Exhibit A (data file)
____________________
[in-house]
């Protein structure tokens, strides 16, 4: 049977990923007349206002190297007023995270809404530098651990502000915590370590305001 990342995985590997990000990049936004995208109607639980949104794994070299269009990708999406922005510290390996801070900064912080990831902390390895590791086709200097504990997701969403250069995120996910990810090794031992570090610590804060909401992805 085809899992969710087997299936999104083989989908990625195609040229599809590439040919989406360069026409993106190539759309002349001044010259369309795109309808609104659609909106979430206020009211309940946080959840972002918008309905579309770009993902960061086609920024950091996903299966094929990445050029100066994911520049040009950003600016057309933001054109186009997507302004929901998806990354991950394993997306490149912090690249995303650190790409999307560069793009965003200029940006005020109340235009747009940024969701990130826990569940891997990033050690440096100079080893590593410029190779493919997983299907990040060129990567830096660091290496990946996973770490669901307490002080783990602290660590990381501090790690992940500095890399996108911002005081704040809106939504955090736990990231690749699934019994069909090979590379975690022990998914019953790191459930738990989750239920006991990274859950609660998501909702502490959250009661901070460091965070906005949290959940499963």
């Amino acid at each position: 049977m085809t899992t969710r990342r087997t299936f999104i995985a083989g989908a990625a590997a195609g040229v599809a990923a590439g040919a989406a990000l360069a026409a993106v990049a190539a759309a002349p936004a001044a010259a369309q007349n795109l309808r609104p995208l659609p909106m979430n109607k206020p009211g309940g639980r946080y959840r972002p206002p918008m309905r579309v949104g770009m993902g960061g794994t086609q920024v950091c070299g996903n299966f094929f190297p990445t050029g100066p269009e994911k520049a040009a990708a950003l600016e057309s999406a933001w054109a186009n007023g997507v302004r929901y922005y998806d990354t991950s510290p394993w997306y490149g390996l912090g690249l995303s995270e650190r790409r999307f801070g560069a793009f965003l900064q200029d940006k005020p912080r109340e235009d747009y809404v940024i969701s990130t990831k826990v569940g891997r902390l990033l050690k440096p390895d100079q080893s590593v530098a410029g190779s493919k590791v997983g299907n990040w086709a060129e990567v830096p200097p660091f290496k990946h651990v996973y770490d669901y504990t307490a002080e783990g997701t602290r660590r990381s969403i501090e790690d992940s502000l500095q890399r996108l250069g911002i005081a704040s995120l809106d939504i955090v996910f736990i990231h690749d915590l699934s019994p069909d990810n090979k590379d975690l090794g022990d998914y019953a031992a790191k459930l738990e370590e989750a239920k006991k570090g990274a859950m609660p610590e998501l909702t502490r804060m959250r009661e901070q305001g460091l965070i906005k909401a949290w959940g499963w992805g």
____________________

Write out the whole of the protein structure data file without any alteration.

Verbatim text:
[in-house]
């Protein structure tokens, strides 16, 4: 049977990923007349206002190297007023995270809404530098651990502000915590370590305001 990342995985590997990000990049936004995208109607639980949104794994070299269009990708999406922005510290390996801070900064912080990831902390390895590791086709200097504990997701969403250069995120996910990810090794031992570090610590804060909401992805 085809899992969710087997299936999104083989989908990625195609040229599809590439040919989406360069026409993106190539759309002349001044010259369309795109309808609104659609909106979430206020009211309940946080959840972002918008309905579309770009993902960061086609920024950091996903299966094929990445050029100066994911520049040009950003600016057309933001054109186009997507302004929901998806990354991950394993997306490149912090690249995303650190790409999307560069793009965003200029940006005020109340235009747009940024969701990130826990569940891997990033050690440096100079080893590593410029190779493919997983299907990040060129990567830096660091290496990946996973770490669901307490002080783990602290660590990381501090790690992940500095890399996108911002005081704040809106939504955090736990990231690749699934019994069909090979590379975690022990998914019953790191459930738990989750239920006991990274859950609660998501909702502490959250009661901070460091965070906005949290959940499963």
């Amino acid at each position: 049977m085809t899992t969710r990342r087997t299936f999104i995985a083989g989908a990625a590997a195609g040229v599809a990923a590439g040919a989406a990000l360069a026409a993106v990049a190539a759309a002349p936004a001044a010259a369309q007349n795109l309808r609104p995208l659609p909106m979430n109607k206020p009211g309940g639980r946080y959840r972002p206002p918008m309905r579309v949104g770009m993902g960061g794994t086609q920024v950091c070299g996903n299966f094929f190297p990445t050029g100066p269009e994911k520049a040009a990708a950003l600016e057309s999406a933001w054109a186009n007023g997507v302004r929901y922005y998806d990354t991950s510290p394993w997306y490149g390996l912090g690249l995303s995270e650190r790409r999307f801070g560069a793009f965003l900064q200029d940006k005020p912080r109340e235009d747009y809404v940024i969701s990130t990831k826990v569940g891997r902390l990033l050690k440096p390895d100079q080893s590593v530098a410029g190779s493919k590791v997983g299907n990040w086709a060129e990567v830096p200097p660091f290496k990946h651990v996973y770490d669901y504990t307490a002080e783990g997701t602290r660590r990381s969403i501090e790690d992940s502000l500095q890399r996108l250069g911002i005081a704040s995120l809106d939504i955090v996910f736990i990231h690749d915590l699934s019994p069909d990810n090979k590379d975690l090794g022990d998914y019953a031992a790191k459930l738990e370590e989750a239920k006991k570090g990274a859950m609660p610590e998501l909702t502490r804060m959250r009661e901070q305001g460091l965070i906005k909401a949290w959940g499963w992805g």